In Michigan’s first game explosion, the Wolverines ran for 242 yards on the ground en route to putting up 59 points against Central Michigan, averaging a healthy 5.1 yards-per-carry. But parsing those numbers a bit, the productivity is a bit misleading. Take away a 38-yard gain by Dennis Norfleet on a reverse, and Devin Gardner’s highlight reel scramble for a touchdown, and Michigan averaged an ordinary 3.9 yards a carry against a rush defense that finished 91st in the country last season.

Fifth-year senior Fitzgerald Toussaint is still the starting running back, but freshman Derrick Green has ascended to No. 2 thanks to some attrition at the position. Green came into camp with about 20 pounds on him that the coaching staff wasn’t happy about, but at 240-plus pounds, he’ll be a physical load to take on.

After being bottled up and held to just 161 yards on 41 carries last year, Lewan acknowledged how important the play up front with be for Michigan.

“We didn’t play well,” Lewan said earlier this week, when thinking back to last year’s 13-6 loss. “None of us did. So that’s unfortunate.”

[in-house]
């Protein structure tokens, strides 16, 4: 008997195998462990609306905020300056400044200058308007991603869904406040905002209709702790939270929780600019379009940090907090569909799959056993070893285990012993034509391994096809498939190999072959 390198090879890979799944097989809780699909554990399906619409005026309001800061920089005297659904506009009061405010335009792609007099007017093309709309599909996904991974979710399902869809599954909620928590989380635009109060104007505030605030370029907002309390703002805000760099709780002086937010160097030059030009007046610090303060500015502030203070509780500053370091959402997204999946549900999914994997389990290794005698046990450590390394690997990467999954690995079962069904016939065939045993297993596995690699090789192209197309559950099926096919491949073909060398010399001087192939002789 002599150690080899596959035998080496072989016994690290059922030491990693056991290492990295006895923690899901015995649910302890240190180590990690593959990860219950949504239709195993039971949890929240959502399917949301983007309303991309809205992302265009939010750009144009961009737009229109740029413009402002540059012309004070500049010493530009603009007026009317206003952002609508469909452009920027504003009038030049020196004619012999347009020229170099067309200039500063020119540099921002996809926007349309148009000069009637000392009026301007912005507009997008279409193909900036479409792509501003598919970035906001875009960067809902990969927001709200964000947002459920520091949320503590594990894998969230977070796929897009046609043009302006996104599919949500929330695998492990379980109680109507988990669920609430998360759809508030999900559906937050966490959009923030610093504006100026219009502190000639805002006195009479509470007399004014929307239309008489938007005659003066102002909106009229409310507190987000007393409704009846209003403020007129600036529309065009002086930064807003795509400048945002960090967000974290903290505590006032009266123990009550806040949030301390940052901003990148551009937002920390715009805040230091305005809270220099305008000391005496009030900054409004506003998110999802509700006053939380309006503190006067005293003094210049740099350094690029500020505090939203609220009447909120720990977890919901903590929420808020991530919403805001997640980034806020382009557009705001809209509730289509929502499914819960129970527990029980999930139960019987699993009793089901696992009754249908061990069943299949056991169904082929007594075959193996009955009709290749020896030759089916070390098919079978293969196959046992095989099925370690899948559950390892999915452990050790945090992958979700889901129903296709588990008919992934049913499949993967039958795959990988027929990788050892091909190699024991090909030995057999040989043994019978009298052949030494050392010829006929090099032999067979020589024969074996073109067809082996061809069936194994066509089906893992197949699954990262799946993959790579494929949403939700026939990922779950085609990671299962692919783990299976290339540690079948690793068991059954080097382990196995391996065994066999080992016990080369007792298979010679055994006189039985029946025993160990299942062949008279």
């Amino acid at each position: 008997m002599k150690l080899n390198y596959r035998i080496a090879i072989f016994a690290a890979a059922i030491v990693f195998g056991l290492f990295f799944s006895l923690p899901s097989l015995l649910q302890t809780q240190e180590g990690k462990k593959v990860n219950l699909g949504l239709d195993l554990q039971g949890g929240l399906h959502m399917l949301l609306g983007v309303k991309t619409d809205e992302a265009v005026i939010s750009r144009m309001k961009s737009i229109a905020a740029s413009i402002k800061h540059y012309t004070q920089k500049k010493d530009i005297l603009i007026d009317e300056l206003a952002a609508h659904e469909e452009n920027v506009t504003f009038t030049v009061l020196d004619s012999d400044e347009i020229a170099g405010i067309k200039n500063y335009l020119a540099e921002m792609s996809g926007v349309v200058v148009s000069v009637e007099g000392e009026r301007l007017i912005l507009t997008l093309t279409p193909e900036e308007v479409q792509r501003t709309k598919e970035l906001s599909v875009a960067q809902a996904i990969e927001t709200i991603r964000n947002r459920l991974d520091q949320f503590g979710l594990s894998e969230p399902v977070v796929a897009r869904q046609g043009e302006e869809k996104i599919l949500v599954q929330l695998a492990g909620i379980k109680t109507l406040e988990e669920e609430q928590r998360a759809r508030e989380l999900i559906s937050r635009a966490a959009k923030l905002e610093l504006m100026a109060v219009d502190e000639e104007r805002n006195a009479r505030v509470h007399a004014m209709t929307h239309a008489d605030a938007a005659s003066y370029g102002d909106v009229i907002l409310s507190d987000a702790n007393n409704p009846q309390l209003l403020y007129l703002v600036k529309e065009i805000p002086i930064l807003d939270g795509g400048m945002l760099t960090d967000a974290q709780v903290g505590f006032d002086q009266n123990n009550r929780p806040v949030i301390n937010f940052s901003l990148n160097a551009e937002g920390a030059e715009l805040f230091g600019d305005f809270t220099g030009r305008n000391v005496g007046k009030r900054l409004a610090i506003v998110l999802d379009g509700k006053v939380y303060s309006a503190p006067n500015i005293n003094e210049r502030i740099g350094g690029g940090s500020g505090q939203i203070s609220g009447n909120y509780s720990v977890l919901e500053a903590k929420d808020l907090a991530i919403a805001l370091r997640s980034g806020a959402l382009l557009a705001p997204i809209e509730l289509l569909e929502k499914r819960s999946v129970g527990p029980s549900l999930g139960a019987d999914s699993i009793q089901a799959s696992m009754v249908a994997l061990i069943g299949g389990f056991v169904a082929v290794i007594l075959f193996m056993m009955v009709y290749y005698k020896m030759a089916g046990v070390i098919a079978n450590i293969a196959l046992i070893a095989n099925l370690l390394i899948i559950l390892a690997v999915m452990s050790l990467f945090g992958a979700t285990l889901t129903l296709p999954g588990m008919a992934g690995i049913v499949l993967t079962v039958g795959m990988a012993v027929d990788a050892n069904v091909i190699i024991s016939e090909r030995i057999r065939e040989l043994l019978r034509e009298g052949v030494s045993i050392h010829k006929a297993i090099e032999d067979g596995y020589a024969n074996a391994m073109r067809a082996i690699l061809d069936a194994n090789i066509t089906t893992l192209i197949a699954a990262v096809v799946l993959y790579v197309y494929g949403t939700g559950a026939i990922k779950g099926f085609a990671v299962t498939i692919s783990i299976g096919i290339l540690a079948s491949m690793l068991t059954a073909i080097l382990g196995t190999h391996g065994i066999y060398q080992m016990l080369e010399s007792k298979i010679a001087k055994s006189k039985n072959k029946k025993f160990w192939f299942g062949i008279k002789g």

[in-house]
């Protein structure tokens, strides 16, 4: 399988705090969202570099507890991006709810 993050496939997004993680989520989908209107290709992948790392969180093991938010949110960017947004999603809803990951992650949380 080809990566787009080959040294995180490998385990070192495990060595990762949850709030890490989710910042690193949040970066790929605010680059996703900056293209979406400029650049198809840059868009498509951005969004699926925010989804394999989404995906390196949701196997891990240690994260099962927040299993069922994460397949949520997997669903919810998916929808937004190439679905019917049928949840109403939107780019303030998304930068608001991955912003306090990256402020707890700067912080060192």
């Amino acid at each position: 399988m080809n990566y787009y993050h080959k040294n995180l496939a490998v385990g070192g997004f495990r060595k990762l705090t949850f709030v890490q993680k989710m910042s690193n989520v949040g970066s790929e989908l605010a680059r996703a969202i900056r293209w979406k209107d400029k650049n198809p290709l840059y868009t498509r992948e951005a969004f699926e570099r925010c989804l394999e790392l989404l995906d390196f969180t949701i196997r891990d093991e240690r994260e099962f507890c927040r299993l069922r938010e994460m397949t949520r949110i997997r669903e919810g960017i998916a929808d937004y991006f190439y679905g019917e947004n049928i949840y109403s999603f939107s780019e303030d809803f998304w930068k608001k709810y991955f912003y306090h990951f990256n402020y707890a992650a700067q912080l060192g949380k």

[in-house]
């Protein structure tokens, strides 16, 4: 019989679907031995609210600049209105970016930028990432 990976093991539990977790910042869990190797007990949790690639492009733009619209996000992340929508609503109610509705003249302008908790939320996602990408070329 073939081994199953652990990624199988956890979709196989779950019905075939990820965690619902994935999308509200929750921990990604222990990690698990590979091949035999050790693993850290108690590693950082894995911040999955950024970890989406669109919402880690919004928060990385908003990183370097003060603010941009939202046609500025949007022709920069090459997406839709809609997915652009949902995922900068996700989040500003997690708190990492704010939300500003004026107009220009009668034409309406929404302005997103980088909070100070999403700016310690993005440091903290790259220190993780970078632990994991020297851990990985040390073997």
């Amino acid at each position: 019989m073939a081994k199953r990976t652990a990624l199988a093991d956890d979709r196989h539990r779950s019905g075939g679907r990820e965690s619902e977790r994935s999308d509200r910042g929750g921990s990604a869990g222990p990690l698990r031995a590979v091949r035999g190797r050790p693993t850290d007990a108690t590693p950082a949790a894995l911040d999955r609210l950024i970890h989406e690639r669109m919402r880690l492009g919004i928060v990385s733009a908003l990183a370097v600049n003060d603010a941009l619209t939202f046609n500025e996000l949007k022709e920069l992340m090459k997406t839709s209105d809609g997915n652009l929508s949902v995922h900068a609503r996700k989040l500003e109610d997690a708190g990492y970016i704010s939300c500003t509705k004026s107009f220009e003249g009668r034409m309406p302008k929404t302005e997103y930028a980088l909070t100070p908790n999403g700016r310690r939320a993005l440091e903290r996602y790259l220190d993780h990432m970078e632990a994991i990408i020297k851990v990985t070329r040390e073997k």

In the pre-snap chess match, can Greg Mattison beat Tommy Rees and the Notre Dame offense? 

Michigan defensive coordinator Greg Mattison is known for his impressive scheme, with the ability to confuse a quarterback with multiple looks and apply pressure by any means necessary. Never will that be more important than on Saturday night, when the Wolverines will need to pressure and confuse quarterback Tommy Rees to limit the Irish offense and force some much needed mistakes. The senior quarterback feels prepared for the unexpected, and knows much of his job will take place presnap.

“They do that all the time, where they’re showing one thing and play something else,” Rees said Thursday. “For us, we’ve just got to be prepared and focus in on what they’re trying to do to us.”

How the Wolverines plan on getting after Rees remains the big question. While Michigan picked up four sacks last Saturday against CMU, they only had 22 sacks all of last season (77th in the country), and lost their best playmaker behind the line of scrimmage when Jake Ryan went down with a knee injury last spring.

Overall, Michigan’s two-deep front seven accounted for just 9.5 sacks last season, with Jibreel Black (3) and Frank Clark (2) the only players to register multiple sacks. Mattison rotated an incredible 14 linemen through the Wolverine front against CMU, getting just about everybody on the roster some reps before the Irish head to town. While it’s easy to keep everybody fresh up front when you’re winning by a quarter-century, how Michigan distributes reps up front — and manages to get to Rees — will be a key in this game.